Medical experts in Edmonton are seeing more patients with respiratory illnesses be admitted to hospital than in previous years and say the respiratory illness season has also hit earlier than usual.
“We’re full,” Dr. Carina Majaesic, medical director of the Stollery Children’s Hospital, said Tuesday. “But we also make extra space when we are full.”
She said that means young patients may have longer waits in the emergency department until space can be found.
“We have spaces that we can overflow into.”
“We definitely are seeing more patients than normal,” Majaesic said. “We’re definitely up, as are our wait times.”
Read more: Rise in respiratory illnesses triggers long wait times at Alberta Children’s Hospital, Stollery
She said seeing respiratory viruses in the fall and winter season is normal, but what’s unusual this year is how many patients there are and how early those patients have presented.
“This is maybe unprecedented and you see that across the country as well.”
Respiratory illness season typically lasts eight to 12 weeks, said Dr. Christopher Sikora, Alberta Health Services’ medical officer of health for the Edmonton zone. But that’s in “normal times.”
“Now, we have COVID and influenza and other respiratory illnesses. I can’t predict (the duration)… nor the impact it will have on our hospital capacity.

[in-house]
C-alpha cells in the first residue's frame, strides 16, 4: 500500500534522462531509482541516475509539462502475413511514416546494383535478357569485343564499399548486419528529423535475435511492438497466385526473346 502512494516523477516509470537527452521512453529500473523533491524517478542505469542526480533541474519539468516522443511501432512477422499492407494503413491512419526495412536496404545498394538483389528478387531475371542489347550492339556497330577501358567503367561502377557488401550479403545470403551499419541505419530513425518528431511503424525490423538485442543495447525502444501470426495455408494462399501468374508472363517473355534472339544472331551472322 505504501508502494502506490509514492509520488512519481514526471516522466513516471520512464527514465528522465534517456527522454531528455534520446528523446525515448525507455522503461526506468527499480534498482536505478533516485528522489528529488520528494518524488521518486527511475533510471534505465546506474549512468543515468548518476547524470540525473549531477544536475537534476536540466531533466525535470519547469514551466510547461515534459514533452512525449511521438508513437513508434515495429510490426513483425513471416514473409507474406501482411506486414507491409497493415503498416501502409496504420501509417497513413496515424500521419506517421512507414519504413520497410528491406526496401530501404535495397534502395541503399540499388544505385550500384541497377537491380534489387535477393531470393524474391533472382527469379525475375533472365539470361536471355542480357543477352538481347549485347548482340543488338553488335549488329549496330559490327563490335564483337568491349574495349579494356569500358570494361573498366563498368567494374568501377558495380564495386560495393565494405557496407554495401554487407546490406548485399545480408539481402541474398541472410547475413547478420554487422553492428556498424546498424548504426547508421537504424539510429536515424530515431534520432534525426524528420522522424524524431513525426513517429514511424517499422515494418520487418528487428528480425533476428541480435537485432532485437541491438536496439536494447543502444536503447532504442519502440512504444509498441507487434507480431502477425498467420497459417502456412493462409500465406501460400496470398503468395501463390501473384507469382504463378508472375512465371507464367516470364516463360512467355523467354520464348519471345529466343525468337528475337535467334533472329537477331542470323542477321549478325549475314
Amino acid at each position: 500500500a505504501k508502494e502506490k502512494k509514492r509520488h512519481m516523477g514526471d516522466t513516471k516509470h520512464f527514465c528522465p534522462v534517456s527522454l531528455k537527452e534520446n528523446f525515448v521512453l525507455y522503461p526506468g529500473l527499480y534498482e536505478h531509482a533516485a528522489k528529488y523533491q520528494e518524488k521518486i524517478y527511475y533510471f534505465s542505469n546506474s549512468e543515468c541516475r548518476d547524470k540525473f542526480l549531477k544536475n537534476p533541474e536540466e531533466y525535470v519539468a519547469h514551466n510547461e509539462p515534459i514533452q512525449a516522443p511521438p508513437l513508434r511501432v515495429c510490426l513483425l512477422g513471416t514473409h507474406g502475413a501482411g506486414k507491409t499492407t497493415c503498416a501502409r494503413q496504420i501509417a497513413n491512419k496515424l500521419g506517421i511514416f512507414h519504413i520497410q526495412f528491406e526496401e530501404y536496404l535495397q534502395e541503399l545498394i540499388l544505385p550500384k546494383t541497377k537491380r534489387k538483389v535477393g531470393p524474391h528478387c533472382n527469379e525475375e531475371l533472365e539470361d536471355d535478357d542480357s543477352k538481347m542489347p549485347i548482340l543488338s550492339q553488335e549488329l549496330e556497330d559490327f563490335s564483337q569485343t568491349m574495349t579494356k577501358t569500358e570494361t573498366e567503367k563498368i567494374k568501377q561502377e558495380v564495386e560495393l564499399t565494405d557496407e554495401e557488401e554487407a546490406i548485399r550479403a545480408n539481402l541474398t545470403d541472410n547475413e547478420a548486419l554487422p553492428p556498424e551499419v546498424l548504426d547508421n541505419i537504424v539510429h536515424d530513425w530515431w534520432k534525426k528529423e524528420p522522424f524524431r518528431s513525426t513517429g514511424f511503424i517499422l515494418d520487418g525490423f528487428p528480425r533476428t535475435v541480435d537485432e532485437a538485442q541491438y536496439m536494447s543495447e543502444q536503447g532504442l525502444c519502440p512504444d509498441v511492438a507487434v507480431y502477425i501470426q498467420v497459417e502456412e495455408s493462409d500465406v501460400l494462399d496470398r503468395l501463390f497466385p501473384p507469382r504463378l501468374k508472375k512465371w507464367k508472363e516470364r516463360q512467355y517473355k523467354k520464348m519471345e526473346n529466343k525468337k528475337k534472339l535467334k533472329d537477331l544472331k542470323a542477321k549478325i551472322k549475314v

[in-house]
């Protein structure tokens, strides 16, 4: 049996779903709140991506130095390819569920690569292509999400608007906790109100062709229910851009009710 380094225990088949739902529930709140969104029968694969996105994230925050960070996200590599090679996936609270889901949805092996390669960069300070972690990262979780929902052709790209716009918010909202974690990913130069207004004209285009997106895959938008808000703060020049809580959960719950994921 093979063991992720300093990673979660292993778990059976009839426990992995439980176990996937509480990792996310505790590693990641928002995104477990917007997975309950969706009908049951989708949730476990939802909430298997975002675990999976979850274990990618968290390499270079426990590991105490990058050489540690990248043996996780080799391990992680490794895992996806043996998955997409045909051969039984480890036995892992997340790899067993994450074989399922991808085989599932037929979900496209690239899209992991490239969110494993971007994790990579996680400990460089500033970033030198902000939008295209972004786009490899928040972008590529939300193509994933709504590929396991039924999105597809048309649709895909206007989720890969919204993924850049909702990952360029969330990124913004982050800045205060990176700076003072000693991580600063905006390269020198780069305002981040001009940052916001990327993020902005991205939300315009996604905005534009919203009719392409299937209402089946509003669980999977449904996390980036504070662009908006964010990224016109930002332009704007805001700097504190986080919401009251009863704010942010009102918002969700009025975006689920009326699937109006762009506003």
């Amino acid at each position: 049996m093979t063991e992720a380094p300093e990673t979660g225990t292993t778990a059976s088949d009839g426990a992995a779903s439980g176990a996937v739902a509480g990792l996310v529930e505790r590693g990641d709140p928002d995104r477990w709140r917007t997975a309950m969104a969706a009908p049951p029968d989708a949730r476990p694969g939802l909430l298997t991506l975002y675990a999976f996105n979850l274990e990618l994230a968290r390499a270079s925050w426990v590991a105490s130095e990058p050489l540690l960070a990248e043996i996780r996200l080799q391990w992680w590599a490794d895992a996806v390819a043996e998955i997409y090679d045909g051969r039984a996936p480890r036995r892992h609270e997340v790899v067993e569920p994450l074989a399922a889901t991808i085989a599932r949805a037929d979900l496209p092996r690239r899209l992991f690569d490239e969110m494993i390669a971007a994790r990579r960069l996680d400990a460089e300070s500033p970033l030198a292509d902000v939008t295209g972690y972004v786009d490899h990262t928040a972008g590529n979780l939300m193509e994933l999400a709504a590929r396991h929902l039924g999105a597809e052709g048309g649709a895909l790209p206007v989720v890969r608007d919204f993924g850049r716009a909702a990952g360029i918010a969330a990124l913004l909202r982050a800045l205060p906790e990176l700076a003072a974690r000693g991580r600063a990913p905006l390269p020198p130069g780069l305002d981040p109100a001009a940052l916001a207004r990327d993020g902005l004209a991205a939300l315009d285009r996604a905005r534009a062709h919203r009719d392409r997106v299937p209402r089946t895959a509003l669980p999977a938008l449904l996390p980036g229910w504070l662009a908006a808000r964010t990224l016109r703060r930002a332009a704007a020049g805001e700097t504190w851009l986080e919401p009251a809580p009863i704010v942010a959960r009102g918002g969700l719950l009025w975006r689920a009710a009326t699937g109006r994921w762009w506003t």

“I do have concern that we aren’t through this yet,” he said.
There are currently a number of respiratory viruses circulating in the Edmonton area, including influenza, COVID-19 and other respiratory pathogens like RSV, Sikora said. Lab specimens testing positive for coronavirus and RSV have spiked in the last two weeks. As of Nov. 5, there were 146 Albertans hospitalized with influenza.
RSV tends to impact younger patients, COVID-19 tends to have more severe impacts on older populations, he said, while influenza hits both young and old.
Neither Sikora nor Majaesic could offer estimates for when Alberta’s respiratory illness season might peak.
“If this year is anything like years before… we haven’t reached a peak yet,” Majaesic said.
“We’re not likely to be out of viral season in the next few months. It usually lasts until spring,” she added.
Sikora said AHS is following its federal colleagues with the Public Health Agency of Canada, recommending the use of face masks in indoor public settings to reduce transmission.
Other steps people can take to protect themselves, others and the health-care facilities include:
- being immunized against influenza
- getting a COVID-19 booster, if eligible
- frequent hand-washing and using hand sanitizer
- staying home when you’re sick
“Absenteeism is better than spreading illness around a school,” Sikora said.
Read more: Edmonton Public Schools asks province to bring back mask mandates during illness outbreaks
The pair said there are other resources for parents, including Health Link, online health tips, and reaching out to their primary care provider or pediatrician.
Majaesic said pediatricians have already extended clinic hours to help ease the pressure at children’s hospitals.
Staff at these hospitals are incredibly dedicated and are working really hard “under extraordinary circumstances,” she said.
However, staffing is a concern.